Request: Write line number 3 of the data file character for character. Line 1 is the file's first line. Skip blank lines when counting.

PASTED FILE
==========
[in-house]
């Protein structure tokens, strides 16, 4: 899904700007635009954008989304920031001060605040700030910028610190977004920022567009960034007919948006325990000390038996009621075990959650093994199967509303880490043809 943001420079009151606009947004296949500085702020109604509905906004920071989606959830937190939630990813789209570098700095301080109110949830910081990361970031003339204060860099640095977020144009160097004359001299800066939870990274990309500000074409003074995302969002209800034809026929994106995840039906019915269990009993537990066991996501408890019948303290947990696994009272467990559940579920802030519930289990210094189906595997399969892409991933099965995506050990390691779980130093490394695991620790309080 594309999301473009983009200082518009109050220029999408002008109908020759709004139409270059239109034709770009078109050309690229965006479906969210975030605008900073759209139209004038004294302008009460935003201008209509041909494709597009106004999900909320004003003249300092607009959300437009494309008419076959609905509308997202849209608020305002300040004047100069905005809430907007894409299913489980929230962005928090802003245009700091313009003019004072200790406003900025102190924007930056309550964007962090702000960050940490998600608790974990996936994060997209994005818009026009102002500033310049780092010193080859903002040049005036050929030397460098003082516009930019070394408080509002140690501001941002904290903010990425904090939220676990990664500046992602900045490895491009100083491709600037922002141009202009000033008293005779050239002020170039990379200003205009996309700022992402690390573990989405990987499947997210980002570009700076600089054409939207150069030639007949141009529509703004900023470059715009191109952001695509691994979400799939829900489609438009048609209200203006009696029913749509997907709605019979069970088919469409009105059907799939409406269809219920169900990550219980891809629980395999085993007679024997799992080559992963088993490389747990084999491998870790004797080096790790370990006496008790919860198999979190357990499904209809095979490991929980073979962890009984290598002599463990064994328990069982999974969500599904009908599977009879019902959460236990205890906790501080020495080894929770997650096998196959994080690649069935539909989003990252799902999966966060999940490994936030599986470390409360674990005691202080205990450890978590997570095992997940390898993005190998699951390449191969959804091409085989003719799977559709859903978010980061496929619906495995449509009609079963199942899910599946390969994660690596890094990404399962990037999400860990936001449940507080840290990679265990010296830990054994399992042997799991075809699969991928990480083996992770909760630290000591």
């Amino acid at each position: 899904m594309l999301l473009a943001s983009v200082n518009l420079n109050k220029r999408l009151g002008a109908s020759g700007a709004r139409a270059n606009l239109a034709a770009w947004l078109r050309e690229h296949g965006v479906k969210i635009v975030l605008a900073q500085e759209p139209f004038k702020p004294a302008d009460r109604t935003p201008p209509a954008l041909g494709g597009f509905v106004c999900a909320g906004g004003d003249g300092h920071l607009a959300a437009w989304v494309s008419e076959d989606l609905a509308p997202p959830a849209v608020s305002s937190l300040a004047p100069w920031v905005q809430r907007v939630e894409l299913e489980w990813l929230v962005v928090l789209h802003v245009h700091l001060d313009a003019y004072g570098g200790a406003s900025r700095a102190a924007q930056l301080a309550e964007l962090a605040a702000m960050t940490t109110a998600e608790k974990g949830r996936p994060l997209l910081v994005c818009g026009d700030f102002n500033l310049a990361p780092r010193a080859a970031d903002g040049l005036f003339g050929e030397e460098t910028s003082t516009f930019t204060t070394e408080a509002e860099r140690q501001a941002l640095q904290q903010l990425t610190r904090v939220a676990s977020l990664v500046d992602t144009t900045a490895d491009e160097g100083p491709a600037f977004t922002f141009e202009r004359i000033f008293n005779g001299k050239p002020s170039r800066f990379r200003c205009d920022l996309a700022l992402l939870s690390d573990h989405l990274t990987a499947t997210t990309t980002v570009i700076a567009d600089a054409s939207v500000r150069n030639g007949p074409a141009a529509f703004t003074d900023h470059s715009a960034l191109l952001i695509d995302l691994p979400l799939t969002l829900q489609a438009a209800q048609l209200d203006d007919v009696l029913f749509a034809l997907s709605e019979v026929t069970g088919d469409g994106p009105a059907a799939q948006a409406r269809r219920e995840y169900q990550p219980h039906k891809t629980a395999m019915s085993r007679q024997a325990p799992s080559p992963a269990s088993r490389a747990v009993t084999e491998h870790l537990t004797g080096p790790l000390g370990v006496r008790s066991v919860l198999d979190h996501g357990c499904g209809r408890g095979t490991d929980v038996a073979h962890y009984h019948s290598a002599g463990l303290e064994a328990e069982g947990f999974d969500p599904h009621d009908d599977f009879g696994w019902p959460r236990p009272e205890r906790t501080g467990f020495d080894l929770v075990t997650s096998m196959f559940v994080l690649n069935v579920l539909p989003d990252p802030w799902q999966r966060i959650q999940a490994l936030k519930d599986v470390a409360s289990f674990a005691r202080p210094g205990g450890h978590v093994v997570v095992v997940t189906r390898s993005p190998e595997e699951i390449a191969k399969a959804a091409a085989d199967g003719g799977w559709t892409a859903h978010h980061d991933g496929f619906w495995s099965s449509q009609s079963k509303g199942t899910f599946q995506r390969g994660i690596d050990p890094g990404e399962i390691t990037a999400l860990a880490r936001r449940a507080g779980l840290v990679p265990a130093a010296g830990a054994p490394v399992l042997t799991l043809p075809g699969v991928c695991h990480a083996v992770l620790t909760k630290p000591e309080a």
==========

């Amino acid at each position: 899904m594309l999301l473009a943001s983009v200082n518009l420079n109050k220029r999408l009151g002008a109908s020759g700007a709004r139409a270059n606009l239109a034709a770009w947004l078109r050309e690229h296949g965006v479906k969210i635009v975030l605008a900073q500085e759209p139209f004038k702020p004294a302008d009460r109604t935003p201008p209509a954008l041909g494709g597009f509905v106004c999900a909320g906004g004003d003249g300092h920071l607009a959300a437009w989304v494309s008419e076959d989606l609905a509308p997202p959830a849209v608020s305002s937190l300040a004047p100069w920031v905005q809430r907007v939630e894409l299913e489980w990813l929230v962005v928090l789209h802003v245009h700091l001060d313009a003019y004072g570098g200790a406003s900025r700095a102190a924007q930056l301080a309550e964007l962090a605040a702000m960050t940490t109110a998600e608790k974990g949830r996936p994060l997209l910081v994005c818009g026009d700030f102002n500033l310049a990361p780092r010193a080859a970031d903002g040049l005036f003339g050929e030397e460098t910028s003082t516009f930019t204060t070394e408080a509002e860099r140690q501001a941002l640095q904290q903010l990425t610190r904090v939220a676990s977020l990664v500046d992602t144009t900045a490895d491009e160097g100083p491709a600037f977004t922002f141009e202009r004359i000033f008293n005779g001299k050239p002020s170039r800066f990379r200003c205009d920022l996309a700022l992402l939870s690390d573990h989405l990274t990987a499947t997210t990309t980002v570009i700076a567009d600089a054409s939207v500000r150069n030639g007949p074409a141009a529509f703004t003074d900023h470059s715009a960034l191109l952001i695509d995302l691994p979400l799939t969002l829900q489609a438009a209800q048609l209200d203006d007919v009696l029913f749509a034809l997907s709605e019979v026929t069970g088919d469409g994106p009105a059907a799939q948006a409406r269809r219920e995840y169900q990550p219980h039906k891809t629980a395999m019915s085993r007679q024997a325990p799992s080559p992963a269990s088993r490389a747990v009993t084999e491998h870790l537990t004797g080096p790790l000390g370990v006496r008790s066991v919860l198999d979190h996501g357990c499904g209809r408890g095979t490991d929980v038996a073979h962890y009984h019948s290598a002599g463990l303290e064994a328990e069982g947990f999974d969500p599904h009621d009908d599977f009879g696994w019902p959460r236990p009272e205890r906790t501080g467990f020495d080894l929770v075990t997650s096998m196959f559940v994080l690649n069935v579920l539909p989003d990252p802030w799902q999966r966060i959650q999940a490994l936030k519930d599986v470390a409360s289990f674990a005691r202080p210094g205990g450890h978590v093994v997570v095992v997940t189906r390898s993005p190998e595997e699951i390449a191969k399969a959804a091409a085989d199967g003719g799977w559709t892409a859903h978010h980061d991933g496929f619906w495995s099965s449509q009609s079963k509303g199942t899910f599946q995506r390969g994660i690596d050990p890094g990404e399962i390691t990037a999400l860990a880490r936001r449940a507080g779980l840290v990679p265990a130093a010296g830990a054994p490394v399992l042997t799991l043809p075809g699969v991928c695991h990480a083996v992770l620790t909760k630290p000591e309080a």